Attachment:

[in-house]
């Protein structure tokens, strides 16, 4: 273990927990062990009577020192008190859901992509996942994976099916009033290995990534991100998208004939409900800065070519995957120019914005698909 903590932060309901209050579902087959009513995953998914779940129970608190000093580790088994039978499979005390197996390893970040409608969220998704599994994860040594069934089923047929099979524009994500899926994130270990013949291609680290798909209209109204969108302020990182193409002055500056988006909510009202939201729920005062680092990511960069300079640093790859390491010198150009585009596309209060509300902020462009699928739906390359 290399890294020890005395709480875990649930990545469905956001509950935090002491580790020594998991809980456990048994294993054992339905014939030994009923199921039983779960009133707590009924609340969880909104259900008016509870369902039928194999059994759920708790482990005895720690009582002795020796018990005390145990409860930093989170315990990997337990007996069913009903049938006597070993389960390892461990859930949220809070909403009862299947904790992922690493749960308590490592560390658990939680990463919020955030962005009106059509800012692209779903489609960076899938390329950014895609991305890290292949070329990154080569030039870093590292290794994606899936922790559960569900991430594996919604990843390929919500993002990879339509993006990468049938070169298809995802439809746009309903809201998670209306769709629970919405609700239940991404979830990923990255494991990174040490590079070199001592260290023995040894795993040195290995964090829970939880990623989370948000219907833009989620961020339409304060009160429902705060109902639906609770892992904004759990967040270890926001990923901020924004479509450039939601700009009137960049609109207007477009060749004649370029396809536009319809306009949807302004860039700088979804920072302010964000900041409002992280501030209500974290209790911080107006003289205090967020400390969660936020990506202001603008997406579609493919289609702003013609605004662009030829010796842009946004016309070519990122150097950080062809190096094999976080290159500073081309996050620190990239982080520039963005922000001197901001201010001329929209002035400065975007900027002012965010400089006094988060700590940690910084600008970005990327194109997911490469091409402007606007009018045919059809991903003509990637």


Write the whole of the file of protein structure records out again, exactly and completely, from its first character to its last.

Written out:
[in-house]
């Protein structure tokens, strides 16, 4: 273990927990062990009577020192008190859901992509996942994976099916009033290995990534991100998208004939409900800065070519995957120019914005698909 903590932060309901209050579902087959009513995953998914779940129970608190000093580790088994039978499979005390197996390893970040409608969220998704599994994860040594069934089923047929099979524009994500899926994130270990013949291609680290798909209209109204969108302020990182193409002055500056988006909510009202939201729920005062680092990511960069300079640093790859390491010198150009585009596309209060509300902020462009699928739906390359 290399890294020890005395709480875990649930990545469905956001509950935090002491580790020594998991809980456990048994294993054992339905014939030994009923199921039983779960009133707590009924609340969880909104259900008016509870369902039928194999059994759920708790482990005895720690009582002795020796018990005390145990409860930093989170315990990997337990007996069913009903049938006597070993389960390892461990859930949220809070909403009862299947904790992922690493749960308590490592560390658990939680990463919020955030962005009106059509800012692209779903489609960076899938390329950014895609991305890290292949070329990154080569030039870093590292290794994606899936922790559960569900991430594996919604990843390929919500993002990879339509993006990468049938070169298809995802439809746009309903809201998670209306769709629970919405609700239940991404979830990923990255494991990174040490590079070199001592260290023995040894795993040195290995964090829970939880990623989370948000219907833009989620961020339409304060009160429902705060109902639906609770892992904004759990967040270890926001990923901020924004479509450039939601700009009137960049609109207007477009060749004649370029396809536009319809306009949807302004860039700088979804920072302010964000900041409002992280501030209500974290209790911080107006003289205090967020400390969660936020990506202001603008997406579609493919289609702003013609605004662009030829010796842009946004016309070519990122150097950080062809190096094999976080290159500073081309996050620190990239982080520039963005922000001197901001201010001329929209002035400065975007900027002012965010400089006094988060700590940690910084600008970005990327194109997911490469091409402007606007009018045919059809991903003509990637």